# Day: August 21, 2023

I would like to illustrate a way which omitted variables interfere in logistic regression inference (or coefficient estimation). These effects are different than what is seen in linear regression, and possibly different than some expectations or intuitions.

This is an interesting article and there’s a really good comment helping to explain this effect in epidemiology.

Are you ready to dive into the world of data visualization in R? One powerful tool at your disposal is the box plot, also known as a box-and-whisker plot. This versatile chart can help you understand the distribution of your data and identify potential outliers. In this blog post, we’ll walk you through the process of creating box plots using R’s ggplot2 package, using the airquality dataset as an example. Whether you’re a beginner or an experienced R programmer, you’ll find something valuable here.

Click through to learn what kind of information a box plot can provide, as well as how to create one using a variety of R libraries.

Vectors in R are supposed to be of homogeneous data type. You can use a list as the container if there are mixed data types, such as numbers and strings. The list and data frame are closely related in R. The data frame is probably more useful because it reflects how we usually collect statistics. In this post, you will learn about them. Specifically, you will know:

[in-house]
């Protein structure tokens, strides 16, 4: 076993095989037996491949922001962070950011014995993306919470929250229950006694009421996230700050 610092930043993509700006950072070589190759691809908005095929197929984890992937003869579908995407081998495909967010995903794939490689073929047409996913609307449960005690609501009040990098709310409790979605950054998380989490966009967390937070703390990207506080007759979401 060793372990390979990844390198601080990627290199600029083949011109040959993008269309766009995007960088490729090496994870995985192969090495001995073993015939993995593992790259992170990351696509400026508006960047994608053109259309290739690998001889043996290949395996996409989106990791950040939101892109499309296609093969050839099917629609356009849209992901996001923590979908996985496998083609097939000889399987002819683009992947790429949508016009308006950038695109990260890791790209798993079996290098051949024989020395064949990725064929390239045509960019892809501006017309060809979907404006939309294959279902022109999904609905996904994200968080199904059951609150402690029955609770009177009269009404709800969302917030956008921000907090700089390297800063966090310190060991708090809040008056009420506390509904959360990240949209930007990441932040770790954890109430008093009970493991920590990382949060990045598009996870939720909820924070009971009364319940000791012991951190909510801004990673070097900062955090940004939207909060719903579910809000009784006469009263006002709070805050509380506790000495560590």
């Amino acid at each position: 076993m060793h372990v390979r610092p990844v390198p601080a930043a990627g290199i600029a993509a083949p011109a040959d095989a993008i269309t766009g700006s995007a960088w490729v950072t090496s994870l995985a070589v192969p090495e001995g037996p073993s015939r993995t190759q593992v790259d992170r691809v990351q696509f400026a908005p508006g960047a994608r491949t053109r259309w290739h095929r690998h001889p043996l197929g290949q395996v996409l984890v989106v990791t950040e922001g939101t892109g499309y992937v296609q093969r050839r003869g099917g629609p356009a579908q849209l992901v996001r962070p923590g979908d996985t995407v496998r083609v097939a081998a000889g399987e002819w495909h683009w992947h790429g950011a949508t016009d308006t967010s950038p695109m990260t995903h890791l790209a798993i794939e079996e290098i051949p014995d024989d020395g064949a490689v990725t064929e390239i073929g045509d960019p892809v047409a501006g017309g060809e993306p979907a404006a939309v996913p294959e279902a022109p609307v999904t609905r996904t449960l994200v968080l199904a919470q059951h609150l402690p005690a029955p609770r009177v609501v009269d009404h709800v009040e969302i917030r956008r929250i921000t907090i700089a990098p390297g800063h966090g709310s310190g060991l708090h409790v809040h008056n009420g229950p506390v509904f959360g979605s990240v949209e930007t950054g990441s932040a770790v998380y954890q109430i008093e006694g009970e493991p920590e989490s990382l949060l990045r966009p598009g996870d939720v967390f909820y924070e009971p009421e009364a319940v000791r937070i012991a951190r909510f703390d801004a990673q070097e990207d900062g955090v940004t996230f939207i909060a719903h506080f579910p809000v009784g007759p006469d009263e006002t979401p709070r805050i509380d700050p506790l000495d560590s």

• What are lists and data frames in R
• How to manipulate lists and data frames

With a rising prices of utilities like gas and power and winter still being in progress it might be good to check your usage from time to time. With electricity and TOU meters, it is easy, retailer does that for you and you can check your consumption and projected bill at any time with a granularity of 30 minute interval (sometimes even less).
With gas (and water) it is trickier, those are being read manually every 2 – 3 months so you may be up for a surprise when the bill arrives.

I had a co-worker who tracked this stuff in meticulous detail over a period of several years, to the point where he knew exactly how much propane to buy in August (when prices are lowest) to get through winter with minimum waste.

Several days ago, I got a service request where we had a conversation about the differences about SQL Server Events: Attention Signal and User Error Message. In the realm of SQL Server, a well-rounded understanding of various events is crucial for optimizing performance, troubleshooting issues, and maintaining a robust database environment. In this article, we’ll delve into three important events: “Attention Signal,” “User Error Message,” and “Command Timeout.” We’ll explore their significance, scenarios where they occur, and provide a practical script to simulate and capture these events. Let’s dive in!

Read on to understand the intent of each of these event types.